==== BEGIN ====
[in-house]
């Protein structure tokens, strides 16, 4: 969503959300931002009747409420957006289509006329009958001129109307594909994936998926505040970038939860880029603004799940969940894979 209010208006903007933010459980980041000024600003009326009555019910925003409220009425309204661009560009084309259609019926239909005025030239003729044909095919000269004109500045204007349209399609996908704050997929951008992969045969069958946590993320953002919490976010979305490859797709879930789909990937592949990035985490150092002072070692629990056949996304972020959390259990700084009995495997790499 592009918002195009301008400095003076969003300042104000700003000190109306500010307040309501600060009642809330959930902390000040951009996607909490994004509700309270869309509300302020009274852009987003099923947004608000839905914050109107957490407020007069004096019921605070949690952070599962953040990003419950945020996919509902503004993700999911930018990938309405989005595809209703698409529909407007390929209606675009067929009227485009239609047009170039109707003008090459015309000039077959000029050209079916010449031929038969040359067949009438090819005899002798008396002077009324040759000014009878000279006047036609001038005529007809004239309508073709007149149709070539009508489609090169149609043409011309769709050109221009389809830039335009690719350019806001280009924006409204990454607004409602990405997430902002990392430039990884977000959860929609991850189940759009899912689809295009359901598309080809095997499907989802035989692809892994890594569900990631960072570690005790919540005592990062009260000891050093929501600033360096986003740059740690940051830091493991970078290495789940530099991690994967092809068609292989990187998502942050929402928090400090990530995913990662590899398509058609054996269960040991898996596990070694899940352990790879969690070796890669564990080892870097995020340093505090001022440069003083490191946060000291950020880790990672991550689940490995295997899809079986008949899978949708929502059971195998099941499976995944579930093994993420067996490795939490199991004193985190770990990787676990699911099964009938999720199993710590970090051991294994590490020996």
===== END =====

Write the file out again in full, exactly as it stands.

[in-house]
């Protein structure tokens, strides 16, 4: 969503959300931002009747409420957006289509006329009958001129109307594909994936998926505040970038939860880029603004799940969940894979 209010208006903007933010459980980041000024600003009326009555019910925003409220009425309204661009560009084309259609019926239909005025030239003729044909095919000269004109500045204007349209399609996908704050997929951008992969045969069958946590993320953002919490976010979305490859797709879930789909990937592949990035985490150092002072070692629990056949996304972020959390259990700084009995495997790499 592009918002195009301008400095003076969003300042104000700003000190109306500010307040309501600060009642809330959930902390000040951009996607909490994004509700309270869309509300302020009274852009987003099923947004608000839905914050109107957490407020007069004096019921605070949690952070599962953040990003419950945020996919509902503004993700999911930018990938309405989005595809209703698409529909407007390929209606675009067929009227485009239609047009170039109707003008090459015309000039077959000029050209079916010449031929038969040359067949009438090819005899002798008396002077009324040759000014009878000279006047036609001038005529007809004239309508073709007149149709070539009508489609090169149609043409011309769709050109221009389809830039335009690719350019806001280009924006409204990454607004409602990405997430902002990392430039990884977000959860929609991850189940759009899912689809295009359901598309080809095997499907989802035989692809892994890594569900990631960072570690005790919540005592990062009260000891050093929501600033360096986003740059740690940051830091493991970078290495789940530099991690994967092809068609292989990187998502942050929402928090400090990530995913990662590899398509058609054996269960040991898996596990070694899940352990790879969690070796890669564990080892870097995020340093505090001022440069003083490191946060000291950020880790990672991550689940490995295997899809079986008949899978949708929502059971195998099941499976995944579930093994993420067996490795939490199991004193985190770990990787676990699911099964009938999720199993710590970090051991294994590490020996």